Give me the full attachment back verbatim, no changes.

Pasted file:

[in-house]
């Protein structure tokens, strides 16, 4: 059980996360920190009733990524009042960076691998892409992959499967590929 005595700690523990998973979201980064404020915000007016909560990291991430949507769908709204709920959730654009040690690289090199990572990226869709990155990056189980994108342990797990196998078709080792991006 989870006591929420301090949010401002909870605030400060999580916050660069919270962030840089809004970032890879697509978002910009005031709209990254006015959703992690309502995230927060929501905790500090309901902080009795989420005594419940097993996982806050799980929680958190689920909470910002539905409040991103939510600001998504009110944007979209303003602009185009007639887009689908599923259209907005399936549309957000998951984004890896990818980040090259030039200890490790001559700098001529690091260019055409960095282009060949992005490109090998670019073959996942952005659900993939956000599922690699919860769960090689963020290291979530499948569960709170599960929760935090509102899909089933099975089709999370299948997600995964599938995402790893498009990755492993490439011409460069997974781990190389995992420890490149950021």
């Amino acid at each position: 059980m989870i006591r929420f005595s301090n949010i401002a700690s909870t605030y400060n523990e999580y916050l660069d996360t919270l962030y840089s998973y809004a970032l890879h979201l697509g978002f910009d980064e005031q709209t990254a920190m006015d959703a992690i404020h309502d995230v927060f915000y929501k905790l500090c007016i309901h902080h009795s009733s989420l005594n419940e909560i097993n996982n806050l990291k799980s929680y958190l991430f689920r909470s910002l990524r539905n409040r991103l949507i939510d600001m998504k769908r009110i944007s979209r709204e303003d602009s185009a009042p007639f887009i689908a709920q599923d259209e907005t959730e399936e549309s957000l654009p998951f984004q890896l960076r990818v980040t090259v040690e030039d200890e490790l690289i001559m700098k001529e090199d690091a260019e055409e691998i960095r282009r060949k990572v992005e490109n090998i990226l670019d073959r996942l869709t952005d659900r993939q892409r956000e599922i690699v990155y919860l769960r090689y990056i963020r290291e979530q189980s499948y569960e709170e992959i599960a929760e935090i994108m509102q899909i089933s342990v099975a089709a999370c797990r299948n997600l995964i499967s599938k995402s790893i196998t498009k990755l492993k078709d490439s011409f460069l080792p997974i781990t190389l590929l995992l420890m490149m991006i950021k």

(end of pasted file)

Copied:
[in-house]
């Protein structure tokens, strides 16, 4: 059980996360920190009733990524009042960076691998892409992959499967590929 005595700690523990998973979201980064404020915000007016909560990291991430949507769908709204709920959730654009040690690289090199990572990226869709990155990056189980994108342990797990196998078709080792991006 989870006591929420301090949010401002909870605030400060999580916050660069919270962030840089809004970032890879697509978002910009005031709209990254006015959703992690309502995230927060929501905790500090309901902080009795989420005594419940097993996982806050799980929680958190689920909470910002539905409040991103939510600001998504009110944007979209303003602009185009007639887009689908599923259209907005399936549309957000998951984004890896990818980040090259030039200890490790001559700098001529690091260019055409960095282009060949992005490109090998670019073959996942952005659900993939956000599922690699919860769960090689963020290291979530499948569960709170599960929760935090509102899909089933099975089709999370299948997600995964599938995402790893498009990755492993490439011409460069997974781990190389995992420890490149950021």
């Amino acid at each position: 059980m989870i006591r929420f005595s301090n949010i401002a700690s909870t605030y400060n523990e999580y916050l660069d996360t919270l962030y840089s998973y809004a970032l890879h979201l697509g978002f910009d980064e005031q709209t990254a920190m006015d959703a992690i404020h309502d995230v927060f915000y929501k905790l500090c007016i309901h902080h009795s009733s989420l005594n419940e909560i097993n996982n806050l990291k799980s929680y958190l991430f689920r909470s910002l990524r539905n409040r991103l949507i939510d600001m998504k769908r009110i944007s979209r709204e303003d602009s185009a009042p007639f887009i689908a709920q599923d259209e907005t959730e399936e549309s957000l654009p998951f984004q890896l960076r990818v980040t090259v040690e030039d200890e490790l690289i001559m700098k001529e090199d690091a260019e055409e691998i960095r282009r060949k990572v992005e490109n090998i990226l670019d073959r996942l869709t952005d659900r993939q892409r956000e599922i690699v990155y919860l769960r090689y990056i963020r290291e979530q189980s499948y569960e709170e992959i599960a929760e935090i994108m509102q899909i089933s342990v099975a089709a999370c797990r299948n997600l995964i499967s599938k995402s790893i196998t498009k990755l492993k078709d490439s011409f460069l080792p997974i781990t190389l590929l995992l420890m490149m991006i950021k």